How Often – Spray the plant as soon as you see a possible infestation. Spray the plant once a week – or every four days if the infestation is severe – for a month until improvement. Doing it for longer runs the risk of injuring the plant since the soap removes natural protective oils and wax on the leaf.
Be Thorough – Spraying the plant thoroughly, covering every leaf carefully, including the undersides of the leaves, increases your chances of killing all the pests faster.
Can you use Dawn dish soap to kill aphids or whiteflies?
You can use Dawn dish soap to kill aphids or whiteflies because the fatty acid in the soap dissolves the exoskeleton of these soft-bodied insects. This causes them to dehydrate and die. Dissolve a small quantity of Dawn dish soap in water to create a 2% solution and spray it on these pests.
Is Palmolive dish soap safe for plants?
Palmolive dish soap is safe for plants if you use it in a small amount mixed with water. You should select a variety that has as minimal additives as possible so they don’t damage the plant. The best one is that which does not have any scent or additives just plain soap.
Here are some of my favorite container gardening tools
Thank you for reading this post. I hope it helps you with your gardening needs. I’ve listed some tools below that can help you with container gardening. These are affiliate links so I’ll earn a commission if you use them.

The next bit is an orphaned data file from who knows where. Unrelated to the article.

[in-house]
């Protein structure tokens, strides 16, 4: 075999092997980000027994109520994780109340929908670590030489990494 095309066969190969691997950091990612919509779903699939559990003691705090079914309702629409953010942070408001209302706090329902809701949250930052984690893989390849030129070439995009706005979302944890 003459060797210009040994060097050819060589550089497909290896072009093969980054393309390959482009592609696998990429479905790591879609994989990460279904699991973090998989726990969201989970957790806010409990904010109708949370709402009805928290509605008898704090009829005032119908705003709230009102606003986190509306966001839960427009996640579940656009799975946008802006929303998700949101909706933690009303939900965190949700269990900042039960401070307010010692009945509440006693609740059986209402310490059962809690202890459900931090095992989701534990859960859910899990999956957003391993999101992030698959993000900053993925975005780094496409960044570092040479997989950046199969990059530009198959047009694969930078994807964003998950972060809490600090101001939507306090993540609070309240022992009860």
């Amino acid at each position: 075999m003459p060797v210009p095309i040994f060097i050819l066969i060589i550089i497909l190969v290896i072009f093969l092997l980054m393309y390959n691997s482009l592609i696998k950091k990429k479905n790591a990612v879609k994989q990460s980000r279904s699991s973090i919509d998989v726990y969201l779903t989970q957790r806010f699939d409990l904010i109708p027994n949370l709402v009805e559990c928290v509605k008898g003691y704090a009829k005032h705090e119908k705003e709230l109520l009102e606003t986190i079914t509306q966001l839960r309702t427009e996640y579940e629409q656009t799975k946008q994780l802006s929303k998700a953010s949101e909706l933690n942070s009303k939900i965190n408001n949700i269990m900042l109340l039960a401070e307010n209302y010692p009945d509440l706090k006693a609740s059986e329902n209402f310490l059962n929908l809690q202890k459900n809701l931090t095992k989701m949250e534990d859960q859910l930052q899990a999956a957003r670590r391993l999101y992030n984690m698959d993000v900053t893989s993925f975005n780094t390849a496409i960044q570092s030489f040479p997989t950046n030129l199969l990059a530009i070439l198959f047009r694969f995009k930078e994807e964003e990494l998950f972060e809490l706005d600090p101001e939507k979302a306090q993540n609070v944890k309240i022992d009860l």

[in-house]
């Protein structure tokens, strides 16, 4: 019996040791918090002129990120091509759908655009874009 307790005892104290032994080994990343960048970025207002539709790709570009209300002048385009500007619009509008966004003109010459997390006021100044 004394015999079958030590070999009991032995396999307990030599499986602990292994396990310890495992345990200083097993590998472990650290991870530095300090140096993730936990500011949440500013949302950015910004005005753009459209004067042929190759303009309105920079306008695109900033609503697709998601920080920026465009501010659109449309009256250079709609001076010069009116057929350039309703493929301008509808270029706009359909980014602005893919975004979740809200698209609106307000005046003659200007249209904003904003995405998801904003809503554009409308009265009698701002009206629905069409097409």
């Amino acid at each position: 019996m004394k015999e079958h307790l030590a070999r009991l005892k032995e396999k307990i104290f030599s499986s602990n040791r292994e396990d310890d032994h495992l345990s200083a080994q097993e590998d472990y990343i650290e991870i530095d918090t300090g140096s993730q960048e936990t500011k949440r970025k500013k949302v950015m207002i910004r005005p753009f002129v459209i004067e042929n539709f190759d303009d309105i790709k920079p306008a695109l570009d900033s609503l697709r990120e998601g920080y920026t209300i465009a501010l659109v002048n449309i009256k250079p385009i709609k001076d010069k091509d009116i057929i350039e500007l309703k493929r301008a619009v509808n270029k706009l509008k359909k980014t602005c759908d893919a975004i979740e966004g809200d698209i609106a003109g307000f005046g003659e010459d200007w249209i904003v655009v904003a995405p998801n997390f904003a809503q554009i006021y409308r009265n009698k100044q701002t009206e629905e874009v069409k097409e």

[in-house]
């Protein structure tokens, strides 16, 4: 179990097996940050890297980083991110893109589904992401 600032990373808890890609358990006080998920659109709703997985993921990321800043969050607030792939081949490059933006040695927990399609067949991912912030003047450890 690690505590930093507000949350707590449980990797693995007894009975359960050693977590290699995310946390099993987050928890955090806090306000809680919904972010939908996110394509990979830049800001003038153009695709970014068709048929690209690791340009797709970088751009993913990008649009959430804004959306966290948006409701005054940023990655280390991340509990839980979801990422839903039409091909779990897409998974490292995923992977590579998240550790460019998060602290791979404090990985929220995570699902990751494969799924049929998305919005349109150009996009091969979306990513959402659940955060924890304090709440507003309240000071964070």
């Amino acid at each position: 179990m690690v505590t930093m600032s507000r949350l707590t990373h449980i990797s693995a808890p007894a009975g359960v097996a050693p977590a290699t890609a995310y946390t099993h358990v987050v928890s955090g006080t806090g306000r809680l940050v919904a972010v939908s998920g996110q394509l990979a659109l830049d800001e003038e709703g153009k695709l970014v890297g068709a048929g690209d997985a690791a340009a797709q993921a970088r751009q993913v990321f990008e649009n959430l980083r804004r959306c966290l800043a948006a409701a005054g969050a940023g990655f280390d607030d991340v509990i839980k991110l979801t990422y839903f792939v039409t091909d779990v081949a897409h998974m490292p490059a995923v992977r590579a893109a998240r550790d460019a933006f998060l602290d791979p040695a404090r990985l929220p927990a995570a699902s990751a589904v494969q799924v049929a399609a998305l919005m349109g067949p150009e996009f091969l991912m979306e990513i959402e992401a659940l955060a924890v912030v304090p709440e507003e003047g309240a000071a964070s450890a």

Gardening Gloves – I find the Pine Tree Tools Bamboo Gardening Gloves really good for both men and women. It’s made from bamboo so helps absorb perspiration. They are also comfortable and fit very well.
Watering Can – This is a must-have tool when you’re growing plants in pots or grow bags. It helps to water the potting soil without splashing on the foliage. The Kensington Watering Can is stylish, strong, and can provide precision when watering potted plants.
Trowel – Garden Guru Trowel is my favorite because it’s durable and comfortable to use. My gardening friends really love having a trowel because they use it for digging soil, mixing fertilizer, moving seeds, leveling out the soil, mixing compost or mulch, and also dividing tubers
Bypass Pruner – I really like the Corona Bypass Pruner because it’s durable and gives a clean cut that helps plants recover faster. If you’re looking for something cheap, get the Fiskars Bypass Pruner that is really good as well.
To see an extensive list of the best container gardening tools gardeners recommend, check out this resource that I made for you.
Kevin is the founder of Gardening Mentor, a website that aims to teach people to grow their own food in a limited space. As a self-taught gardener, Kevin has spent several years growing plants and creating gardening content on the website. He is certified in Home Horticulture and Organic Gardening by expert gardeners from Oregon State University. Read bio